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D.Mass.: Where 10% of Business Comprised of Sales of Automobiles, Defendant Not “Primarily Engaged in the Business of Selling Such Vehicles”
Carroca v. All Star Enterprises and Collision Center Inc.
Although not often the subject of litigation, pursuant to 29 U.S.C. § 213(10)(a), certain employees of automobile dealerships are exempt from the FLSA’s overtime requirements. Specifically, that statute exempts from overtime:
any salesman, partsman, or mechanic primarily engaged in selling or servicing automobiles, trucks, or farm implements, if he is employed by a nonmanufacturing establishment primarily engaged in the business of selling such vehicles or implements to ultimate purchasers…
In this case, the court was called upon, in part, to decide whether defendant—90% of its business was the repair of automobiles, with the remaining 10% of the business comprised of the sale of automobiles—qualified as such an automobile dealership. The court held, as a matter of law, that such a business does not qualify for the exemption.
The court reasoned:
All Star admits that Carroca was employed as an auto body repairman. D. 19 ¶ 5; D. 23 ¶ 5. Assuming without deciding that an auto body repairman is a “salesman, partsman, or mechanic,” the next question, which the parties dispute, is whether Carroca was “employed by a nonmanufacturing establishment primarily engaged in the business of selling [automobiles, trucks, or farm implements] to ultimate purchasers.” The Department of Labor has issued 29 C.F.R. § 779.372, which defines what it means to be “primarily engaged” in said business. According to the regulation, “[a]s applied to the establishment, primarily engaged means that over half of the establishments [sic] annual dollar volume of sales made or business done must come from sales of the enumerated vehicles.” Id.; see Donovan v. Bereuter’s, Inc., 704 F.2d 1034, 1036–37 (8th Cir.1983) (construing “the legislative history as indicating that Congress intended the exemption to be narrowly applied and was not designed to exempt those dealers who engage in the retail sales of automobiles to a limited degree”).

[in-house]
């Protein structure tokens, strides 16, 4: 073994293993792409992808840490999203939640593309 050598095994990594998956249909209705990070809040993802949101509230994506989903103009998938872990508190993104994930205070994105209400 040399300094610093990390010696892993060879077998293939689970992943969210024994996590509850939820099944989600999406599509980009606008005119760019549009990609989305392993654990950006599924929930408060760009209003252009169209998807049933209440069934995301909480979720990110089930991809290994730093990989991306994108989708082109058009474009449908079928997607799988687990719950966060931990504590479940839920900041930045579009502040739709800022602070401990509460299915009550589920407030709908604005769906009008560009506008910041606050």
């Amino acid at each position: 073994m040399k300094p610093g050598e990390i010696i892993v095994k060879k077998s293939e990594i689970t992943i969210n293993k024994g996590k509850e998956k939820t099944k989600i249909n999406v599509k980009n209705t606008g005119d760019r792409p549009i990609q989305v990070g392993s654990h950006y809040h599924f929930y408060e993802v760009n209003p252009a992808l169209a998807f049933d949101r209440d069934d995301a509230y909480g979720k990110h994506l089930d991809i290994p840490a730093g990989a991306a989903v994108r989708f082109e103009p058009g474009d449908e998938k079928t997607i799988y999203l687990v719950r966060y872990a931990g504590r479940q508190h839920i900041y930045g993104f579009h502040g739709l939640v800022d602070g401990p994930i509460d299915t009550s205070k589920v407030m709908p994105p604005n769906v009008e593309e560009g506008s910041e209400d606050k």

Here, as All Star acknowledges, D. 22 at 2, All Star has the burden of proof with respect to the applicability of the exemption. Hines v. State Room Inc., 665 F.3d 235, 240 (1st Cir.2011). Here, All Star has not met that burden where All Star admits that only “approximately ten percent” of All Star’s business constitutes automobile sales. Pl. Stmt. of Facts, D. 19 ¶ 2; Def. Resp., D. 23 ¶ 2; see Def. Resp. to Interrog. ¶ 5 (stating that “vehicle sales constitute approximately 10% of the business of Allstar; approximately 90% of the business consists of vehicle repair”). Thus, All Star is incorrect that it falls within the FLSA overtime exemption under 29 U.S.C. § 213. Accordingly, the exemption does not apply to All Star and it is bound by the overtime provisions under 29 U.S.C. § 207.
Click Carroca v. All Star Enterprises and Collision Center Inc. to read the entire Memorandum and Order.
N.D.Ga.: “Yard Hostler” Not Exempt Under The Motor Carrier Act; Defendant Failed To Show That He “Affected The Safety Or Operation Of Motor Vehicles In Transporting Property In Interstate Or Foreign Commerce On The Public Highways”